Shane Bitney Crone Talks Love + Loss In ‘Bridegroom’ [Interview]

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Movies can entertain, but they can also change your life. The documentary “Bridegroom” shows the touching, true love story of Tom Bridegroom and Shane Bitney Crone, including all the heartache that came when they were denied the same rights as other couples.

You see, when Tom was in an accident, Shane was not allowed to visit him in the hospital because he wasn’t considered family. Sadly, Tom passed away and Shane was told he couldn’t go to the funeral. Shane posted an emotional video on YouTube about what he was going through, and this eventually led to the documentary.

+ Watch the trailer For “Bridegroom.”

The doc has been playing in select theaters, and it will premiere on the Oprah Winfrey Network and be available through Netflix on October 27. You’ll also be able to buy it on Amazon or iTunes November 19. “It’s a film about showing people that, regardless of sexual orientation, love is love and loss is loss,” Shane said. To learn more about the movie and how you can stand up for LGBTQ rights, I interviewed Shane.

ACT: When did the idea for “Bridegroom” first come about?

SHANE: Ironically, my partner, Tom, and I met the director, Linda Bloodworth Thomason, at a friend’s wedding in 2008. That night we talked about how Tom and I hoped to get married someday. Fast- forward a few years. She saw the YouTube video and called me to meet with her in her office. She convinced me this was a story that needed to be told on a larger scale. This wasn’t just a Hollywood director wanting to make a film. This was a woman who’s known for using her voice to generate awareness. Her mom was a victim of transfused AIDS, so she witnessed firsthand a lot of the hate and discrimination a lot of gay men faced. I was honored she was the one to tell the story. I’m so grateful that something positive has come from something so tragic, and Tom’s death was not in vain.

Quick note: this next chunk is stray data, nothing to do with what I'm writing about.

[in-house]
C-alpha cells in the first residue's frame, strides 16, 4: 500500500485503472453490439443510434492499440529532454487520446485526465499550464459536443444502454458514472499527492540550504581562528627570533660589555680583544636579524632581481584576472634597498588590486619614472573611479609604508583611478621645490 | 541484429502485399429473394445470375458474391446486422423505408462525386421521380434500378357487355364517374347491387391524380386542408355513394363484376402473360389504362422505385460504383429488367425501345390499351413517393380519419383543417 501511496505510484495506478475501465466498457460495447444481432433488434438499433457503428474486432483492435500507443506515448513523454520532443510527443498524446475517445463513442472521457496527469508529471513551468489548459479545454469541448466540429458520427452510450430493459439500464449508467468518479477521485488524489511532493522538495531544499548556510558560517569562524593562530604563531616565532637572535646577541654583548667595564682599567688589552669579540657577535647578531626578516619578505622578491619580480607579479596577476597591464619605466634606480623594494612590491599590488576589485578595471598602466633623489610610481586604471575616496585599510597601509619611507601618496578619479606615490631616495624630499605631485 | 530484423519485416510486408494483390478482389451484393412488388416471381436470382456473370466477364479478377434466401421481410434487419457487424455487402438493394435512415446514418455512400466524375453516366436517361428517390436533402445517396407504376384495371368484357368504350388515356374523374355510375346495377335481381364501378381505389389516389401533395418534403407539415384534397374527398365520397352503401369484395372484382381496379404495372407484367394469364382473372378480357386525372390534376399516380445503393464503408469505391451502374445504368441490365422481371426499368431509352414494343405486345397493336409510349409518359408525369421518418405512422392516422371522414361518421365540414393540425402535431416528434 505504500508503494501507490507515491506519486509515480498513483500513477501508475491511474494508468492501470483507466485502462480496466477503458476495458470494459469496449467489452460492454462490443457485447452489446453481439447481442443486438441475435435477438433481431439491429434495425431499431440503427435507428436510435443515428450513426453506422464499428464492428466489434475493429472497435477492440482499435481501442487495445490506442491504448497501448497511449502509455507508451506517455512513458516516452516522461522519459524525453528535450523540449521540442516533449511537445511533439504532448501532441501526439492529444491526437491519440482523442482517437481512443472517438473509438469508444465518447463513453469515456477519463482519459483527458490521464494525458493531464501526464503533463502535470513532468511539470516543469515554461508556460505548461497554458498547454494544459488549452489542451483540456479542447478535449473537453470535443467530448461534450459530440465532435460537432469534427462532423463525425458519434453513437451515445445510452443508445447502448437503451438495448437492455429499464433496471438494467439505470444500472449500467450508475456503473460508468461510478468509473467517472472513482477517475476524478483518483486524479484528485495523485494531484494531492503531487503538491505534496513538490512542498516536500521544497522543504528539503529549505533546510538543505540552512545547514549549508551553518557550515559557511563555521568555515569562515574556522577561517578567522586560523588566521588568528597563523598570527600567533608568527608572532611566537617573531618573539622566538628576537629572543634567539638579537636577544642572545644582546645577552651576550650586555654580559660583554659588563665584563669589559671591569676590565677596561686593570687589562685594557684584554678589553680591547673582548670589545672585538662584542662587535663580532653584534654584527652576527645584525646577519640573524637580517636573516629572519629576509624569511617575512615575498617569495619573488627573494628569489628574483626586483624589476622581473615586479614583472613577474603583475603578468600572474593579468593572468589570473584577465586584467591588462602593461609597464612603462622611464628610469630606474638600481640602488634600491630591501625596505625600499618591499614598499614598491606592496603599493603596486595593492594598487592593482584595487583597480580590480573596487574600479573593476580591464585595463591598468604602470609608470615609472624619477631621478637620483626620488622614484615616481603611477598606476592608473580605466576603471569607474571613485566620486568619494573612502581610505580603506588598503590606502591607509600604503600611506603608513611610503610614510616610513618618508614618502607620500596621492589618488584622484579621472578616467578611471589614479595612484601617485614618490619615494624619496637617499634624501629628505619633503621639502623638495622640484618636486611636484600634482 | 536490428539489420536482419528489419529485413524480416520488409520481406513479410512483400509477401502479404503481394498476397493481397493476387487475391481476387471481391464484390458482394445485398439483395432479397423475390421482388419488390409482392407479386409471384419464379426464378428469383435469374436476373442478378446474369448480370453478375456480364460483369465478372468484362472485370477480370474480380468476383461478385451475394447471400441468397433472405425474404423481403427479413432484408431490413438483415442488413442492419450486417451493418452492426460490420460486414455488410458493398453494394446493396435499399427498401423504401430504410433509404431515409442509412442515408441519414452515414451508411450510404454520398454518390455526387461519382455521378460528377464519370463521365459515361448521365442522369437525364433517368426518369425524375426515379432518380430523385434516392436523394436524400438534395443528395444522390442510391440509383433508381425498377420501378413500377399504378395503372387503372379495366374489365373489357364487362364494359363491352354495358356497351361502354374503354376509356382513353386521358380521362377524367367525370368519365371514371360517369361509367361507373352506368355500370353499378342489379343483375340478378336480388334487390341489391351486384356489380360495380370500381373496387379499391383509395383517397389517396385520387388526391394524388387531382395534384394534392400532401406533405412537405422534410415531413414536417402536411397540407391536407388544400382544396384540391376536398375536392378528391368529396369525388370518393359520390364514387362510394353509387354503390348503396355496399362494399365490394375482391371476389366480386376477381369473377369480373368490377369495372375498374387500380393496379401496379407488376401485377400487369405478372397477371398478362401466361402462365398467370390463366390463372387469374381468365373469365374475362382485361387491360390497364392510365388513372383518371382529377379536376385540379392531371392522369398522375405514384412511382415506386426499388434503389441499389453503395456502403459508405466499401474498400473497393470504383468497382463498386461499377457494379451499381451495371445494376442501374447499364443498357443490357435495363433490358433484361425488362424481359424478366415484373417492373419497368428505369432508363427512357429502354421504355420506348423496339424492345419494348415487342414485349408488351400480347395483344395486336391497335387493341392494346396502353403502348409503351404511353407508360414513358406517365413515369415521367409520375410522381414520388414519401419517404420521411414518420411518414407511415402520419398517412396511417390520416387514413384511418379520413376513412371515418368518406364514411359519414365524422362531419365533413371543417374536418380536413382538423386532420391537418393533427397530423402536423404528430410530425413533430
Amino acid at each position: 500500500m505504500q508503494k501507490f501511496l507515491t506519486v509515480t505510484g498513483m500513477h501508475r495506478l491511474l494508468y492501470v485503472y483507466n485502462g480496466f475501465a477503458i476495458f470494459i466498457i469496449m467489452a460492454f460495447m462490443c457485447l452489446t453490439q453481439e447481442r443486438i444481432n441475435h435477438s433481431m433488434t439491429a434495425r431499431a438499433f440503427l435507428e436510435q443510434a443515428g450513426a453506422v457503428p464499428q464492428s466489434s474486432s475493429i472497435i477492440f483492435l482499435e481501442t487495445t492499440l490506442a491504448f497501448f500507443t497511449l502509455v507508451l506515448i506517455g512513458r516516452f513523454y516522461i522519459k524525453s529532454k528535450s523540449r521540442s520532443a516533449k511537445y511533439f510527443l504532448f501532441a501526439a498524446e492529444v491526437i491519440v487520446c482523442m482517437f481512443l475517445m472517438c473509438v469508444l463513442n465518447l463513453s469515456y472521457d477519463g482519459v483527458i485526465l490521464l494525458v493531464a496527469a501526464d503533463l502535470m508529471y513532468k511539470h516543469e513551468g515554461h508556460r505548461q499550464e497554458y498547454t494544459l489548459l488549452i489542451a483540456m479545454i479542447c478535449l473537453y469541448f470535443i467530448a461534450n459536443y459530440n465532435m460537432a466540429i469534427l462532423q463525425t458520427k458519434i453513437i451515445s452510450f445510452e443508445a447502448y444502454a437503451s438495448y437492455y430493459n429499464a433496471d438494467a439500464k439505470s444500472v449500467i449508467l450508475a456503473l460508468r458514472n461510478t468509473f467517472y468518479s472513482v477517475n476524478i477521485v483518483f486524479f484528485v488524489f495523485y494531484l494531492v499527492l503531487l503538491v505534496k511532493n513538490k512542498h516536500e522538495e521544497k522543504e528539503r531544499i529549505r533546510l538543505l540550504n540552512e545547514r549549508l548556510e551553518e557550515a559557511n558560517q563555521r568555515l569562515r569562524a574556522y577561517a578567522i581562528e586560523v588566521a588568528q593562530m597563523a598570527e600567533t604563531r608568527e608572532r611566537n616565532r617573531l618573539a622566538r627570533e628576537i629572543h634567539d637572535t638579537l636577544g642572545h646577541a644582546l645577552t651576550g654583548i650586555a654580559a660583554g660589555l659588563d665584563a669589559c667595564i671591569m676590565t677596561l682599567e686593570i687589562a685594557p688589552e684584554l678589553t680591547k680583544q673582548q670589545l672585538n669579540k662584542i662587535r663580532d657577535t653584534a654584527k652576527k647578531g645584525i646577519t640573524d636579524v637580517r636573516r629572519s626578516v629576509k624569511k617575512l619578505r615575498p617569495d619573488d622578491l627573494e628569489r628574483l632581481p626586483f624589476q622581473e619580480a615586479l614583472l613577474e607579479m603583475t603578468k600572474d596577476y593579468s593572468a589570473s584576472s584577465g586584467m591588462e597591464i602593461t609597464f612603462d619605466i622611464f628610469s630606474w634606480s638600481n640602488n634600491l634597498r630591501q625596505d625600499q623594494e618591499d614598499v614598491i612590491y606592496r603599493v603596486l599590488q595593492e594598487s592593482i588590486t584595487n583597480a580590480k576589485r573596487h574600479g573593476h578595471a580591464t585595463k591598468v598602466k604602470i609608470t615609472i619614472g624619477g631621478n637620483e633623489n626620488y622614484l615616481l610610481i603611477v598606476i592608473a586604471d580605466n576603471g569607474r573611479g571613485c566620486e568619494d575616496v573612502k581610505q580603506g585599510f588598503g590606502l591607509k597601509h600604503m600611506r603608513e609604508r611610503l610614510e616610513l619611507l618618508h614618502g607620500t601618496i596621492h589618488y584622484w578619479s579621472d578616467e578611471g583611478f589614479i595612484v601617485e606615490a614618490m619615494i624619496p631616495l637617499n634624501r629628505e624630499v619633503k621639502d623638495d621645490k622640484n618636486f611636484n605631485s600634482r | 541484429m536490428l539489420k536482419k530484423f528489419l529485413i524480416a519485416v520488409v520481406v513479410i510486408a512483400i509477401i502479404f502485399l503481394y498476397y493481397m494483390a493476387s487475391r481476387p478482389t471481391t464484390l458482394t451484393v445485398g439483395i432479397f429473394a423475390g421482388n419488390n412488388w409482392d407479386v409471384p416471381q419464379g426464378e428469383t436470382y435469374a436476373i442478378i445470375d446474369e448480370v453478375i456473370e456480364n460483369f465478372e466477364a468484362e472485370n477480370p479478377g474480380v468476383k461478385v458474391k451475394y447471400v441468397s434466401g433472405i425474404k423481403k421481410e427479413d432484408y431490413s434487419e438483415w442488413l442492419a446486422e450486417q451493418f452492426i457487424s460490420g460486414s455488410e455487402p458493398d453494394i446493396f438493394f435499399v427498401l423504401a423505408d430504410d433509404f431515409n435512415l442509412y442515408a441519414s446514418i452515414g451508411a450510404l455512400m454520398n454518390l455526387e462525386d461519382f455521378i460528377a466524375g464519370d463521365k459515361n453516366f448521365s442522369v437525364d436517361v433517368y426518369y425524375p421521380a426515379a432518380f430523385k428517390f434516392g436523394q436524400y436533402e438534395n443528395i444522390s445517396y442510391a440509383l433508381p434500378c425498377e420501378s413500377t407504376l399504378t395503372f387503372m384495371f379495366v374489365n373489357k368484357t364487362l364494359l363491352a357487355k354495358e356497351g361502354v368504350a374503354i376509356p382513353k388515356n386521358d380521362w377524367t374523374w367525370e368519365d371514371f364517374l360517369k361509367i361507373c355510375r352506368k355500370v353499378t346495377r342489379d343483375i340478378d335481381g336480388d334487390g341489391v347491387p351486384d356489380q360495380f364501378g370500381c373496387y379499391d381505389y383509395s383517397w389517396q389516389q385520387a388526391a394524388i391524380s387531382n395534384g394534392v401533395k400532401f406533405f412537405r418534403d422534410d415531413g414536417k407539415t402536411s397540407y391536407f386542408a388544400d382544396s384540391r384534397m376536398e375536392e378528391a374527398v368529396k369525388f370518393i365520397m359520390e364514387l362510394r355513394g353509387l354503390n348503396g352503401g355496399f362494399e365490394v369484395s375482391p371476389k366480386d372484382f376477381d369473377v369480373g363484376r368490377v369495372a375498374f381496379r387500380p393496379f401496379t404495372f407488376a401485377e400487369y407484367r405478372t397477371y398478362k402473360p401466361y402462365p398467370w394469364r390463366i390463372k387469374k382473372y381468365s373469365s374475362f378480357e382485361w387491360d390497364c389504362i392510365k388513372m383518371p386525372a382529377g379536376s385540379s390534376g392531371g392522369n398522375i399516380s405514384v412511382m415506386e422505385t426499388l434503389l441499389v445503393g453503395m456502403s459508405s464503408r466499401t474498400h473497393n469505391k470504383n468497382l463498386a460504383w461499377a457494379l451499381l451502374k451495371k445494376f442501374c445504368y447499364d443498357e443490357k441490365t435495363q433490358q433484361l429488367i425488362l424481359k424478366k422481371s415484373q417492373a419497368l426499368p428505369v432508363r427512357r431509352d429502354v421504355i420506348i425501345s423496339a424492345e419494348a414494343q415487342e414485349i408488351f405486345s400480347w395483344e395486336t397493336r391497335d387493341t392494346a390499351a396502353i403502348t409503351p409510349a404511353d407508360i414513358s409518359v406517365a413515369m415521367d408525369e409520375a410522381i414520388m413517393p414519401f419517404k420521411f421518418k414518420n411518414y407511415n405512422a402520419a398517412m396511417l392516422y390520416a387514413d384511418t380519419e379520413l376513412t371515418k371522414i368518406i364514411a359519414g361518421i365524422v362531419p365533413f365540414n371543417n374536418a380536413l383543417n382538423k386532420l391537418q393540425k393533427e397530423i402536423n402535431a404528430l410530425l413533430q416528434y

ACT: What do you hope to accomplish with “Bridegroom”?

SHANE: Our main goal is to open people’s hearts and minds. I think there isn’t more powerful way to open people’s hearts and minds than by sharing personal stories.


Photo: Tom and Shane traveling in Egypt. (

ACT: What has the response been so far? How did former President Bill Clinton and Adam Lambert get involved?

SHANE: I am incredibly grateful for the positive response, even going back to when I posted my YouTube video. I made the YouTube video to honor my partner, Tom, and to show people what happens when we don’t have access to the same rights. I posted the video on the anniversary of his death, and I never could’ve imagined it would spread the way it did and lead to making a documentary. We’ve had so much support from people all over the world, as well as two of the most influential leaders of our time, former President Bill Clinton and Oprah Winfrey.

The director, Linda Bloodworth Thomason, is good friends with President Clinton and Hilary. She sent him a copy of the film, and he was so moved by it he wanted to introduce it at the Tribeca Film Festival, which was an incredible honor.

About six months ago I was at a GLAAD event in San Francisco and I sat at the same table as Adam Lambert. We talked about the film and he asked what he could do to help. He wanted to contribute a song, and the song he’s allowing us to use is “Outlaws of Love,” and I feel it really fits well with the film. Adam to me is a hero in a lot of ways; he lives his life so proudly. Having utilized to fund the film, we felt that placing Adam’s song over the 6,508 backers’ names in the credits was the perfect place. Had it not been for the Kickstarter backers, there wouldn’t be a film. We like to call it the “people’s film.”